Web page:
Introducing Pull-Ups® Training Pants to Your Owl

dad and toddler potty training together

by Dr. Heather Wittenberg

Soon, your Owl will want to try the potty on her own. What times of day does her diaper usually need a change? Keep this in mind, as Owls tend to be fairly consistent and predictable in their pee and poop habits. Introduce Pull-Ups® as their special potty training pants that will help them learn how the Big Kids do it. Little Owls like to be in charge, and Pull-Ups help them build skills by putting more of the potty training process into their hands. 


When your Owl is showing regular interest in the toileting process, it’s a good time to introduce him to Pull-Ups. Your fastidious Owl is likely to know when he has deposited any poop or pee into his Pull-Ups, so he may enjoy the Pull-Ups® Learning Designs® style. These show how the designs have disappeared and confirm his suspicions that he needs a change.

Try these Potty Talk scripts with your Owl:

  • “I notice that you’ve been interested in going potty and telling me when your diaper needs a change, so I brought you some Pull-Ups. Now you have your own special potty training pants that will help you become a potty expert.”
  • “You can pull your Pull-Ups on and off just like we practiced with your pants. You’ll wear them instead of a diaper. When you feel like you get that tight feeling in your belly, just tell me and we’ll go to the bathroom and practice putting your pee and poop in the potty. Would you like to try your new Pull-Ups on now?” If your child says yes, take advantage of the opportunity and ask if she’d like to try to go on the potty before she puts on her new Pull-Ups.

Potty Skills Build Independence

  • Pulling pants up and down is an important skill that builds independence — for potty training and beyond. It’s also something Owls like to practice, and it helps them get ready for using Pull-Ups. Make sure your child has pants with an elastic waistband, and give opportunities throughout each day to practice this skill. Gentle repetition will comfort your Owl and help him feel more confident in the potty training process.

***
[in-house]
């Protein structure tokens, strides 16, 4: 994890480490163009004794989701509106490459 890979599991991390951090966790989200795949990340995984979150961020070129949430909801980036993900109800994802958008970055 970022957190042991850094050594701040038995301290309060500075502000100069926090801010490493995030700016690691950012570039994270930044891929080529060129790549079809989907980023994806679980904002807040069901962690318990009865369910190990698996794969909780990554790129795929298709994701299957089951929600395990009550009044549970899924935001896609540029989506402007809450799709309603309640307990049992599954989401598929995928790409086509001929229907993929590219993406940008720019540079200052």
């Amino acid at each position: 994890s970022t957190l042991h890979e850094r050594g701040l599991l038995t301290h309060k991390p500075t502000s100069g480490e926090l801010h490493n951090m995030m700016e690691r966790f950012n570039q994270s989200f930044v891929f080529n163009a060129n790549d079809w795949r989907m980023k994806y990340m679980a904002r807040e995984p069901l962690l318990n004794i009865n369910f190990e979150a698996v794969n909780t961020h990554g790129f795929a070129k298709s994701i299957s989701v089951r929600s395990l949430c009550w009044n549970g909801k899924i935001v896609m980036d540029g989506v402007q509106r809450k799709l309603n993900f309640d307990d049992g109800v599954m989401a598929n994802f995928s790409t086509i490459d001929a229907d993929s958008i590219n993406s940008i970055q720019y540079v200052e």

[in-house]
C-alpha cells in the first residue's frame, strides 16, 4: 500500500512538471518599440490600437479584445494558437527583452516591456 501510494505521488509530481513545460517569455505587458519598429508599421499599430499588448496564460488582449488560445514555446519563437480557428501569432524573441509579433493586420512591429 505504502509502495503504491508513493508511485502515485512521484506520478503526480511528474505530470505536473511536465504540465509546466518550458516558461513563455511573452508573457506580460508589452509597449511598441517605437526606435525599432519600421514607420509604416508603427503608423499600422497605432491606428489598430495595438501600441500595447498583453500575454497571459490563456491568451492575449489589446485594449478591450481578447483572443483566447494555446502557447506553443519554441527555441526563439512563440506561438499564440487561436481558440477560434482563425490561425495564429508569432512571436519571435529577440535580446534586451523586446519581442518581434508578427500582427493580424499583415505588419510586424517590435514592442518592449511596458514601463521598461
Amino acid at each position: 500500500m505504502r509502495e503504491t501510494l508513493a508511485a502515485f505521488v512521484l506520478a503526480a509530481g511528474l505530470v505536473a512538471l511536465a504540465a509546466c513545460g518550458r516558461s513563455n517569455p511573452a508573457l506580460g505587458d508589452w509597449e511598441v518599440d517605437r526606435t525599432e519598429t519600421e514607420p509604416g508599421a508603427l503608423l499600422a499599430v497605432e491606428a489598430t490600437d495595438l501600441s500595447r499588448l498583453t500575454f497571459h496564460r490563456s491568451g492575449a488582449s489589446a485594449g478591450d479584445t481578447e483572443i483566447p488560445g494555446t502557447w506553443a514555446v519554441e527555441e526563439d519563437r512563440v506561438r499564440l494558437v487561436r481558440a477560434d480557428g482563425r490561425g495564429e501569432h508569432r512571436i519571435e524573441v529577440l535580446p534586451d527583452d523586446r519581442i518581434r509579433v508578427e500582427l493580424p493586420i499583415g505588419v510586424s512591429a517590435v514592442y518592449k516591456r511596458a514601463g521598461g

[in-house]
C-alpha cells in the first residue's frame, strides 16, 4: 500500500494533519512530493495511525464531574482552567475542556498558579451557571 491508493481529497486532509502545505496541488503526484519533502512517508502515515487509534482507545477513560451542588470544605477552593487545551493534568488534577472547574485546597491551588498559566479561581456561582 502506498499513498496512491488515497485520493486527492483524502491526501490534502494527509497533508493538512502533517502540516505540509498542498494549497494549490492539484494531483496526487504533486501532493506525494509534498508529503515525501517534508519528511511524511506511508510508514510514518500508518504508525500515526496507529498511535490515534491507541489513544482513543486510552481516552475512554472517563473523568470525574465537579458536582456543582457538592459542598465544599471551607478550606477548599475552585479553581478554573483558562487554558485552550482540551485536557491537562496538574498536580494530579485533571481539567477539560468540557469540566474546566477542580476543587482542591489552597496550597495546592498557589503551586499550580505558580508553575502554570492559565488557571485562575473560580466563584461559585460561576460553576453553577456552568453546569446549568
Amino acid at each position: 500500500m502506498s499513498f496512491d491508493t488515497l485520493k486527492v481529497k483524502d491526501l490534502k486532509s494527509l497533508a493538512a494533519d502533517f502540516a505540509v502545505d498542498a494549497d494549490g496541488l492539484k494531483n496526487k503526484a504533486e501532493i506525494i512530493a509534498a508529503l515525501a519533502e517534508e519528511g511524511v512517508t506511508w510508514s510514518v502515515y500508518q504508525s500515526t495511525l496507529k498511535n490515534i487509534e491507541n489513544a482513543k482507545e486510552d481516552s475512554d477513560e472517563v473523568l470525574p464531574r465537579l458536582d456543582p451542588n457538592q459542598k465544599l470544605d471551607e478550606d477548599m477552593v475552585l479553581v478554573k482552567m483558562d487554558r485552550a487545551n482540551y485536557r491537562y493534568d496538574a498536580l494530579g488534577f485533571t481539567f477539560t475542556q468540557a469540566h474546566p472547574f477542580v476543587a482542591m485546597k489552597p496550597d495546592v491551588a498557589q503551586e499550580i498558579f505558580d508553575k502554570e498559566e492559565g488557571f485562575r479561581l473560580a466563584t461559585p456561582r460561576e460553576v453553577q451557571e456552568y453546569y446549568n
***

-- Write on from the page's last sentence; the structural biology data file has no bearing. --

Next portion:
• Give your child a choice when you’re introducing Pull-Ups. Let her be part of the process in choosing her type of Pull-Ups, and the character on them. The more you partner with your Owl, the more on board she’ll be with the process. If your Owl isn’t ready to put them on, don’t push it. Work together to find a special place in the bathroom for the Pull-Ups, and let her know that they’ll be there when she’s ready. “Your Pull-Ups will be right here. Maybe you’ll be ready to try one on after I change you next time.”

Different types of Pull-Ups help your child to feel and see when he’s gone pee or poop in them. They are specifically designed for girls and boys to learn when they have eliminated. Pull-Ups® Cool & Learn® training pants provide a brief cooling sensation when the child wets to help you teach them the signs of when they need to go. Explain, “Sometimes it’s hard to feel when you have gone to the bathroom. Once you know that you have gone pee pee, you can come sit on the potty to see if any poop wants to come out, too, and we can get you into some fresh Pull-Ups.

When your child is ready, have her put Pull-Ups® Learning Designs® Training Pants on, and show her the designs. Explain how if she’s ever unsure whether she’s gone, she can check by looking at the design. “You can show me your faded design whenever you didn’t make it to the potty, and we can go to the bathroom to see if anything else comes out. Then we’ll give you a new pair of Pull-Ups.”

Want more potty-training tips and ideas for Tackling Toddlerhood Together? We've got them here.

Dr. Heather Wittenberg is a licensed psychologist with a PsyD degree whose specialty is in the development of babies, toddlers, preschoolers and parents. Dr. Heather uses social media to help the public understand the complex, but important, world of child development. She is a writer and producer at BabyShrink, and her company, BabyShrink LLC, also consults with universities and corporations to reach families with young children via social and traditional media. She lives in Hawaii with her husband and four young children.

Image via Pull-Ups

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